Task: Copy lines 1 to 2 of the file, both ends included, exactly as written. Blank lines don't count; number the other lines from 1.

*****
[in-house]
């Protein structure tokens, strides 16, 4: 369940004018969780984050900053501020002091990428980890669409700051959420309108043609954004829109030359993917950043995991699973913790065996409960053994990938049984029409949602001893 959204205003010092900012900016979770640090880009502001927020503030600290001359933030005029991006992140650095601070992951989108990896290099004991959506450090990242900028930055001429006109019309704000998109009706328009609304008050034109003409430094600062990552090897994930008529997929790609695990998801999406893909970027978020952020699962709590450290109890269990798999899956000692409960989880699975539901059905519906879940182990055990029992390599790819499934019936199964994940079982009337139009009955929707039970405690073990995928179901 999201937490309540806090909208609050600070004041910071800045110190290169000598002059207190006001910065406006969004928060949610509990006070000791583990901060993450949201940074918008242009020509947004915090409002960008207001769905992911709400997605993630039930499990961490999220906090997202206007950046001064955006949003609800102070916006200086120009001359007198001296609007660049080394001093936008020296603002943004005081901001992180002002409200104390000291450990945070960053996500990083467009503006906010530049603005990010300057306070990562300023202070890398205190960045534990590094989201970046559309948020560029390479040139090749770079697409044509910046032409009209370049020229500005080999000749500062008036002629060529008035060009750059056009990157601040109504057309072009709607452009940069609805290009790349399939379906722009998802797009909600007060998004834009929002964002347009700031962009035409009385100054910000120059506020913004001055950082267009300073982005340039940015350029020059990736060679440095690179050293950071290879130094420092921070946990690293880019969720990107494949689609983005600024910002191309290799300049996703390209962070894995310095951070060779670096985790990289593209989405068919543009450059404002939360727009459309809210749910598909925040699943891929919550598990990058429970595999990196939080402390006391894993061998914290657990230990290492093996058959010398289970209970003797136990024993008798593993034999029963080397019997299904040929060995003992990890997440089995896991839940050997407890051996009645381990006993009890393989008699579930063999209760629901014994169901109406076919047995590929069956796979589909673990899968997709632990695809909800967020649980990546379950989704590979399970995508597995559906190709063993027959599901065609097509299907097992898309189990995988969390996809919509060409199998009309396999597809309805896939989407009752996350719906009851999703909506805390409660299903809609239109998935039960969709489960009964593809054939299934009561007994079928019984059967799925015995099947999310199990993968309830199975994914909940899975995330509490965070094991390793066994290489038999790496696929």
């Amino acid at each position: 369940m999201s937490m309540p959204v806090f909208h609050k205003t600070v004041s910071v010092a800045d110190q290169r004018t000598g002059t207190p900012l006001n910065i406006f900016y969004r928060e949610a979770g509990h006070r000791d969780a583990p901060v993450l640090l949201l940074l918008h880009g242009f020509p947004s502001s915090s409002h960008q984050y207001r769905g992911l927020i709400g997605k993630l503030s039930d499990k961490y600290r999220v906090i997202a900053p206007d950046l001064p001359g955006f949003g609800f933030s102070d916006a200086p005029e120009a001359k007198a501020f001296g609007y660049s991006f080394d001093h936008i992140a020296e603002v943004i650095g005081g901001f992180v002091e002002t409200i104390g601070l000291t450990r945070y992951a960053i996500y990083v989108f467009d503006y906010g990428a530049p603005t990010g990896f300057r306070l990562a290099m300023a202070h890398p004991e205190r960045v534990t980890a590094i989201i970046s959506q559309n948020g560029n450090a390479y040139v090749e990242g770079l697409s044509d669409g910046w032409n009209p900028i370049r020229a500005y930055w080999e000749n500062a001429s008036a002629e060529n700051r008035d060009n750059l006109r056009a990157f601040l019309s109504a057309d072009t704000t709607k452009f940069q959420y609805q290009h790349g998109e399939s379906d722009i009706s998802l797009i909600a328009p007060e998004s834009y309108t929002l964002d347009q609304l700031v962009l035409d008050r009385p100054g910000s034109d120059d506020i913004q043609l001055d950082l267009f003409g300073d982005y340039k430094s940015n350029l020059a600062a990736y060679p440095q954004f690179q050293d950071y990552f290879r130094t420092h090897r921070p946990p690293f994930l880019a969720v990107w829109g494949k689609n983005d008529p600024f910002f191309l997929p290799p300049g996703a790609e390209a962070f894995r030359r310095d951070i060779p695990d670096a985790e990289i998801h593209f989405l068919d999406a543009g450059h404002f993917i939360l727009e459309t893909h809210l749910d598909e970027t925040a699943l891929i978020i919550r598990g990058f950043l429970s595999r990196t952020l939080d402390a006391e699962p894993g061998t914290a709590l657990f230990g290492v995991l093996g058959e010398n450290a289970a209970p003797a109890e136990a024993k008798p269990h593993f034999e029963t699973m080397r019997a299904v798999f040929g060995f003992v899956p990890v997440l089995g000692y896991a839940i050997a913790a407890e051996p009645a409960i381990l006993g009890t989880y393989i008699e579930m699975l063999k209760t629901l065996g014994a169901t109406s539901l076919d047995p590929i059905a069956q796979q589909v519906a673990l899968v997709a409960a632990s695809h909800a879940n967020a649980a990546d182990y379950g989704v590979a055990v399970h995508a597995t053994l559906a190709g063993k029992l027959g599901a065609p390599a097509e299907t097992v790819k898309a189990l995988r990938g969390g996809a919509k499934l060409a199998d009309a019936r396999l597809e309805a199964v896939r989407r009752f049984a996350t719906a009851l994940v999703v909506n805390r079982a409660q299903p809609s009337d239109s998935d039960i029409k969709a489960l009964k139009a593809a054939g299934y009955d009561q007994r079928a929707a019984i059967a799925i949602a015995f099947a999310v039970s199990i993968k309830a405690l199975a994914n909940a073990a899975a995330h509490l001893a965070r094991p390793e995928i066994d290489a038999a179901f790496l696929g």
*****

[in-house]
């Protein structure tokens, strides 16, 4: 369940004018969780984050900053501020002091990428980890669409700051959420309108043609954004829109030359993917950043995991699973913790065996409960053994990938049984029409949602001893 959204205003010092900012900016979770640090880009502001927020503030600290001359933030005029991006992140650095601070992951989108990896290099004991959506450090990242900028930055001429006109019309704000998109009706328009609304008050034109003409430094600062990552090897994930008529997929790609695990998801999406893909970027978020952020699962709590450290109890269990798999899956000692409960989880699975539901059905519906879940182990055990029992390599790819499934019936199964994940079982009337139009009955929707039970405690073990995928179901 999201937490309540806090909208609050600070004041910071800045110190290169000598002059207190006001910065406006969004928060949610509990006070000791583990901060993450949201940074918008242009020509947004915090409002960008207001769905992911709400997605993630039930499990961490999220906090997202206007950046001064955006949003609800102070916006200086120009001359007198001296609007660049080394001093936008020296603002943004005081901001992180002002409200104390000291450990945070960053996500990083467009503006906010530049603005990010300057306070990562300023202070890398205190960045534990590094989201970046559309948020560029390479040139090749770079697409044509910046032409009209370049020229500005080999000749500062008036002629060529008035060009750059056009990157601040109504057309072009709607452009940069609805290009790349399939379906722009998802797009909600007060998004834009929002964002347009700031962009035409009385100054910000120059506020913004001055950082267009300073982005340039940015350029020059990736060679440095690179050293950071290879130094420092921070946990690293880019969720990107494949689609983005600024910002191309290799300049996703390209962070894995310095951070060779670096985790990289593209989405068919543009450059404002939360727009459309809210749910598909925040699943891929919550598990990058429970595999990196939080402390006391894993061998914290657990230990290492093996058959010398289970209970003797136990024993008798593993034999029963080397019997299904040929060995003992990890997440089995896991839940050997407890051996009645381990006993009890393989008699579930063999209760629901014994169901109406076919047995590929069956796979589909673990899968997709632990695809909800967020649980990546379950989704590979399970995508597995559906190709063993027959599901065609097509299907097992898309189990995988969390996809919509060409199998009309396999597809309805896939989407009752996350719906009851999703909506805390409660299903809609239109998935039960969709489960009964593809054939299934009561007994079928019984059967799925015995099947999310199990993968309830199975994914909940899975995330509490965070094991390793066994290489038999790496696929």